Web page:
fire

The Fires of Yule

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The Earth’s yearly promise that the sun will return to give life to winter’s frozen land was an important and vital concept to many ancient cultures. Early peoples acknowledged the return of warmer weather by feasting on the meat and crops that were collected during the waxing year; they came together to create visual reminders of the warmth of summer by lighting fires. After experiencing the yearly event marked by the shortest day and longest night, traditionally called the Winter Solstice, it is soothing to be reassured that only brighter days are ahead. For those of us who follow the pagan Wheel of the Year, the importance of that promise still rings true, but in a more modern sense. And we gather around the fire still.

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Yule fires were used by pagan cultures to herald the return of the sun. The Celts and pre-Christian Scandinavians would chop yule logs to burn while gathering with friends and family to feast and would not stop until the flames burned out. Oak was preferred, with its attributes of wisdom and strength, but other regions would use aspen (spiritual understanding), pine (prosperity), or birch (new beginnings). A piece of unburnt wood would be salvaged to light the next years winter fire and kept as a charm to ward off misfortune in the coming year.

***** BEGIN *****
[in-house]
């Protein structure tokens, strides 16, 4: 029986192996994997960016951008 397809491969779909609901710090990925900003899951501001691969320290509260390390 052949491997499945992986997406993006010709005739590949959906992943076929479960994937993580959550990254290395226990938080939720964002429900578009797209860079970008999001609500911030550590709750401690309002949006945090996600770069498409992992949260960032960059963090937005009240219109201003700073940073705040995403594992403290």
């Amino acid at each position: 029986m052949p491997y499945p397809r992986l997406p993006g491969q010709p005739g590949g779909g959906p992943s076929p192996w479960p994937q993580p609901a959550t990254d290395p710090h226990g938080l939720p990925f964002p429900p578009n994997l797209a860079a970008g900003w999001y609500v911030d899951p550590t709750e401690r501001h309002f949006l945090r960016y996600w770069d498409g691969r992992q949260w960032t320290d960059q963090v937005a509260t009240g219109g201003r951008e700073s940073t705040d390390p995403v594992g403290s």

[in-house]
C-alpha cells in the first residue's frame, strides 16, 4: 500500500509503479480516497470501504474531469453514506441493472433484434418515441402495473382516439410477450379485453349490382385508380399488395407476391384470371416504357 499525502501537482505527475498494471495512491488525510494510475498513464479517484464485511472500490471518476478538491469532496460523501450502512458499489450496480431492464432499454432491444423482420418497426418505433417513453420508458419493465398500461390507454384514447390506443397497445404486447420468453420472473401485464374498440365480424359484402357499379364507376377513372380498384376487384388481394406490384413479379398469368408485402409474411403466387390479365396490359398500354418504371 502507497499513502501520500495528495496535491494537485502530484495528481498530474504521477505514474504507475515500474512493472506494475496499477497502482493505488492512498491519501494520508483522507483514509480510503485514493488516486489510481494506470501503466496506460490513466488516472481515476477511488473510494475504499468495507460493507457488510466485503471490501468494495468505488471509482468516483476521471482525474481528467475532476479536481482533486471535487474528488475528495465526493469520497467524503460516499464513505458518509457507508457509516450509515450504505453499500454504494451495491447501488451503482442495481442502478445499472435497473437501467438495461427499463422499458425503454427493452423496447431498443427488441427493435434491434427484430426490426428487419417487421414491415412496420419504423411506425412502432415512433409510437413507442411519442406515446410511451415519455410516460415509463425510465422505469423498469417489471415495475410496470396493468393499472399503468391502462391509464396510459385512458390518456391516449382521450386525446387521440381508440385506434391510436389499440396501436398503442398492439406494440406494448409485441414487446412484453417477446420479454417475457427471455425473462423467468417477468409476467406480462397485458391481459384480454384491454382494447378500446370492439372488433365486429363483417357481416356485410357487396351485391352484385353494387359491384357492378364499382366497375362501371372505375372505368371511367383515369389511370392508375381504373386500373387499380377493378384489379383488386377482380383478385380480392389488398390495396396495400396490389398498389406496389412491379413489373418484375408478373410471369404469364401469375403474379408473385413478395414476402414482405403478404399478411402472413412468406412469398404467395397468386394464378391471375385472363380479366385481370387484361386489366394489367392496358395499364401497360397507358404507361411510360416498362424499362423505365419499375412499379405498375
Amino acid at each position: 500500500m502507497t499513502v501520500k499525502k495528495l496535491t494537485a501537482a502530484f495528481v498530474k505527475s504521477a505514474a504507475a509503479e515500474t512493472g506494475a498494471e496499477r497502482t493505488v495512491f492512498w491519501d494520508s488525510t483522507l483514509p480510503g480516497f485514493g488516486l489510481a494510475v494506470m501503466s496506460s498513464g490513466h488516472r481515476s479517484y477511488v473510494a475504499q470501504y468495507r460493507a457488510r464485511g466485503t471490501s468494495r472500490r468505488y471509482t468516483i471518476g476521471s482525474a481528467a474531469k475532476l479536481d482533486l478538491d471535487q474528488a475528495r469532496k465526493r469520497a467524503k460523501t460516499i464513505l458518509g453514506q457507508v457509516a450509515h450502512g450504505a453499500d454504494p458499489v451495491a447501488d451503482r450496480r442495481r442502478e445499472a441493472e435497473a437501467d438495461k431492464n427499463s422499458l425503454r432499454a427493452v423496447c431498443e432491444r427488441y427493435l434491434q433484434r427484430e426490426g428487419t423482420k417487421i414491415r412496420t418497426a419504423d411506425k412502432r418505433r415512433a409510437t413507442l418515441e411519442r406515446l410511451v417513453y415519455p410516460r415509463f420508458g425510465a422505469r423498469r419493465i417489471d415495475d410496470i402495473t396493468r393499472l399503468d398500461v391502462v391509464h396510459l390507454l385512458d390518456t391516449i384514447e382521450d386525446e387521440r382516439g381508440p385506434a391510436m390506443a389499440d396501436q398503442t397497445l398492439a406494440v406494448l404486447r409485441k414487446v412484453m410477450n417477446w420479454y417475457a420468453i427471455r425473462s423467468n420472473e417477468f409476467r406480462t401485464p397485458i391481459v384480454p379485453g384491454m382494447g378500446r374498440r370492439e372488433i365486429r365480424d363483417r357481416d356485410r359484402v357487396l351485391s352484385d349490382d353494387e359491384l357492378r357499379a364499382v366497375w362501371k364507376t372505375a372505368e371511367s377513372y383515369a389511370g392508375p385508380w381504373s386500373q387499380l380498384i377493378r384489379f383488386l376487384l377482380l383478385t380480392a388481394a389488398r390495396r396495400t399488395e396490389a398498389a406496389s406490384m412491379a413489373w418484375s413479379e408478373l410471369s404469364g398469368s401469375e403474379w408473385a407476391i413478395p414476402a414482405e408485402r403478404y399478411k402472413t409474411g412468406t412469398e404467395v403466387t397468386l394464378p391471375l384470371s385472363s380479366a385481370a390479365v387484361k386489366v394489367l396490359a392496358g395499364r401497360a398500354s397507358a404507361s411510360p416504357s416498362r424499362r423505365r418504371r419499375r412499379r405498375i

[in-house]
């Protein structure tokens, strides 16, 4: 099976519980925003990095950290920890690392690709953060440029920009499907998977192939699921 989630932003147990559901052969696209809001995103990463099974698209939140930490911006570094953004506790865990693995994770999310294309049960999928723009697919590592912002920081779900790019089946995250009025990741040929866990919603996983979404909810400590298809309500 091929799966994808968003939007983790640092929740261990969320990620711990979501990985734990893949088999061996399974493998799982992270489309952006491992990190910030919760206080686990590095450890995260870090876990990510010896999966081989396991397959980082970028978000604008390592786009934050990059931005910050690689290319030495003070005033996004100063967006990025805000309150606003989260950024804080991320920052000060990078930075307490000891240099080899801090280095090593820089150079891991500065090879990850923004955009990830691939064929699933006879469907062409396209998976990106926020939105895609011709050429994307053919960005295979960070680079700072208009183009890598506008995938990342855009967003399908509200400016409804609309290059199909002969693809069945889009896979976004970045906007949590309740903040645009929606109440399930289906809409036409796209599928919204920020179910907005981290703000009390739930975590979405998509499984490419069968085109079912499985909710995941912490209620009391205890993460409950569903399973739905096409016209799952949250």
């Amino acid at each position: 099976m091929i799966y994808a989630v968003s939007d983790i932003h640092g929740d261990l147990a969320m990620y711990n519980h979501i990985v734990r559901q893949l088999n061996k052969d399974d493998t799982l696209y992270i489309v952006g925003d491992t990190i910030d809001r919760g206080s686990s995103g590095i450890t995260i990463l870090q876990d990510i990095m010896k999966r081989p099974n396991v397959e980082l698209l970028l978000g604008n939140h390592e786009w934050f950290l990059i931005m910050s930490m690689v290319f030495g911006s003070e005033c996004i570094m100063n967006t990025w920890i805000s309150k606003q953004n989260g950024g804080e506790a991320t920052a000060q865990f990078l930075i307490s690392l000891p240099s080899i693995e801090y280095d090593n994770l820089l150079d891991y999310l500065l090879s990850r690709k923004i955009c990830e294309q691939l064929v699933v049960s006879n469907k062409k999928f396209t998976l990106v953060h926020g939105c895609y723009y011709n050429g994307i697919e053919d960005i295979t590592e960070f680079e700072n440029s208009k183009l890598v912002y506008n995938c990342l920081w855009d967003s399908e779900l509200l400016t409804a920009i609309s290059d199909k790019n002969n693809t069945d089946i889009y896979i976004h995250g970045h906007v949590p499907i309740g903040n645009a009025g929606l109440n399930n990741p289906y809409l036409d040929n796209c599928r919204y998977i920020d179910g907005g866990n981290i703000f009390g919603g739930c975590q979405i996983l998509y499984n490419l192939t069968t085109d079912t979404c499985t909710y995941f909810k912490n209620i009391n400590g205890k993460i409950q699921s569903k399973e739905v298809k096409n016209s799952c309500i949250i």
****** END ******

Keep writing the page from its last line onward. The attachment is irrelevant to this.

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Sitting here now, typing on a laptop and drinking coffee that I certainly did not have a hand in growing, I look back at how the meaning of this solstice holiday changed from, “If we don’t burn this fire, the Sun God won’t come back,” to “let’s burn a bright fire while enjoying this year’s harvest and toast to even better crops next year.” Now that we are in the age where food is plentiful and the turning of the Earth in her solar system is more understood, how do we make this event into one that is still useful and important to us now?

Modern witchcraft allows us to take ancient symbolism, centuries-old customs- the olde ways- to form our craft into one that shapes our goals, our paths, and what we manifest. What are the crops that we grew this year? Did we tend to them with great care? How can we create a bigger bounty next year? What is the light we choose to carry from the summer days to the colder, darker nights?

The waning year gently nudges us to turn inward. We move more slowly, matching the stillness of nature, and gravitate toward the comforts and warmth of home. We carefully map out the seeds we want to plant in the promising new year. While waiting for the sun to shine its brightest again, as we know it will, we gravitate toward the people whose lights spark the flame within ourselves. Sharing our fires with them and gift-giving is a grand way to make the best out of Yule. While the cold winds to our noses red and going out seems like a chore, the fiery spirit of our friends is always a warmth that can be counted on.